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18th October - 22nd October
Spirit Hand Wandering
Matthew Tumbers

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Ocean's Pinnochio
2011
Acrylic on archival quality watercolour rag
14.8 x 21 cm


THE WEATHER MAN
 
Matthew Tumbers' hand rendering reveals a tight concentration that explodes with an intuitive approach to image making. The result is a powerful and influential alternative to conceptual art and popularised relational aesthetics. 
 
Tumbers said in 2001 "it is difficult to make serious art in a period like this . . . if you are burdened with a goofy nature."
 
For Tumbers though, the burden of his goofy nature is always tempered by an innate belief in the gestural, the intuitive and subconscious narratives that swim in his world. Where another may use mixes of known nouns, these abstract tools are his weapons of choice for expression. This sensitivity obliterates any ironic subtleties and creates a connectivity that was less apparent in his more detached tone conglomerates of the late nineties.
 
The profundity of the works lies in their genuine contemplation of the natural world wearing the goggles of the first child gazing in wonder at the fruits of the universe by the sea. One of the paintings included in this exhibition 'National Parks for Caves', exemplifies these concerns; A field of eggshell & grey brushstrokes references art historical archives of the abstract and successfully generates a depth of field via classical architectural construction to form a central yellow glow hole that envelops the viewer. Here, the primary subject of most Western painting—the human figure—is long gone, but spiritually close at hand. The sense of space generated in Tumbers' mystic landscapes is like a transcendental meditation turning your brain inside out to find caves of experience and nature within.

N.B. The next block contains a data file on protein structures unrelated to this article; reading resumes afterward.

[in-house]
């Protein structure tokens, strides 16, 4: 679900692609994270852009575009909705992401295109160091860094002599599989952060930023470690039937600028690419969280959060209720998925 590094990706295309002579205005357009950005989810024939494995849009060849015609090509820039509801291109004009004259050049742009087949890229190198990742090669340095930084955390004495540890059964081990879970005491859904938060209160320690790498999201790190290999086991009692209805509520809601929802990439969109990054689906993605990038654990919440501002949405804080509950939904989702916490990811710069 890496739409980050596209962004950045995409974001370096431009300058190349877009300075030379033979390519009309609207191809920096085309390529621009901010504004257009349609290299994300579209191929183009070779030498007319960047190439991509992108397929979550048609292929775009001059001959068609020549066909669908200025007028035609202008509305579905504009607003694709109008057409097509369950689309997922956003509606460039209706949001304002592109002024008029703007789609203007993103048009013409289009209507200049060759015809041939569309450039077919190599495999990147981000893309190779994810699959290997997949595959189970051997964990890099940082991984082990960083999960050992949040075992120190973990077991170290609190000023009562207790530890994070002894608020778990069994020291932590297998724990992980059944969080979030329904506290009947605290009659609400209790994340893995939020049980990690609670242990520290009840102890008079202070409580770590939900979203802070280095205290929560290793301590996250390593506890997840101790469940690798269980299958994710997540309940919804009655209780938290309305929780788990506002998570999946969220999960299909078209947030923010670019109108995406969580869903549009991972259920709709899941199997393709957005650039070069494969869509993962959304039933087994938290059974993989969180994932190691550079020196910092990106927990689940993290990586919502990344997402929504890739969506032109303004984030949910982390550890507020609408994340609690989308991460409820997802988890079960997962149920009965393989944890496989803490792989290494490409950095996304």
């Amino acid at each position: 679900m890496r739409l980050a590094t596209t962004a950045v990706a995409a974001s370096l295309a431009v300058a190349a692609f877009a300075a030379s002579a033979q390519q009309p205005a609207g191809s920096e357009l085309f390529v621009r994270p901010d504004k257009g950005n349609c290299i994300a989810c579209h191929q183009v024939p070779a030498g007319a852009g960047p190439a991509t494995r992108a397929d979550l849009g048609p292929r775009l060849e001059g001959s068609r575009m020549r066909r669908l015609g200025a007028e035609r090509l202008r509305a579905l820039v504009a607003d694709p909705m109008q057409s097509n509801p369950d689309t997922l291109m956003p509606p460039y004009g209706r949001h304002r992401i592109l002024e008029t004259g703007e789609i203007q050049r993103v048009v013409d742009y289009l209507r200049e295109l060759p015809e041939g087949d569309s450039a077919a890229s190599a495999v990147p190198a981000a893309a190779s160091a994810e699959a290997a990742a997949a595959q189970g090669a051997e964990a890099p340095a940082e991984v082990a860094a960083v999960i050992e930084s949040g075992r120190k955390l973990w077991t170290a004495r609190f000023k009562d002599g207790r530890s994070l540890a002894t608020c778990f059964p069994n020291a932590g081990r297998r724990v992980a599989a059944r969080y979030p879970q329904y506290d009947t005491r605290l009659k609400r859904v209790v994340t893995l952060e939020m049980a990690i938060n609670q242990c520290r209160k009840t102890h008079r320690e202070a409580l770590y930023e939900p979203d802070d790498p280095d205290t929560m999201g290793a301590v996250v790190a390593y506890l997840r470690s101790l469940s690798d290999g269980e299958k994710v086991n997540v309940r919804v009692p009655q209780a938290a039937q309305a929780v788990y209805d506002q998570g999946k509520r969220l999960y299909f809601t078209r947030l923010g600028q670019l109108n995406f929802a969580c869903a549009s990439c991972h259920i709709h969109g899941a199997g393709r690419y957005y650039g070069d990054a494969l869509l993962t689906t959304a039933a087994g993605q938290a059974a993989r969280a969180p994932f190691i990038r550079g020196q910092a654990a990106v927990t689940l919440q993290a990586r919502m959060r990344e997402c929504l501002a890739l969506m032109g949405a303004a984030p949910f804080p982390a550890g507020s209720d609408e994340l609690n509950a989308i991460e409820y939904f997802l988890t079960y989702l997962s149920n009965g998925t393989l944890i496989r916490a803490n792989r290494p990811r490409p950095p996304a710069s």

In this exhibition Tumbers delivers a more minimalist approach compared to some of his previous exhibitions, guiding us into more ambiguous waters. With this comes time to reflect and swim with the tide of his intoxicating yet measured strokes. The rhythm of his riddle gives us more questions than answers about our identity in the ecosystem not only of nature but also in art. These paintings are in the same instance overworked and yet totally submerged in the act of painting.
 
As a kind of anomaly himself, Tumbers holds a sceptre to guide us through aesthetic philosophy buoyed through his compelling trance-like approach that is a wave, a nod, a thumbs up to the painterly.
 
- Timothy Vernon Moore, 2011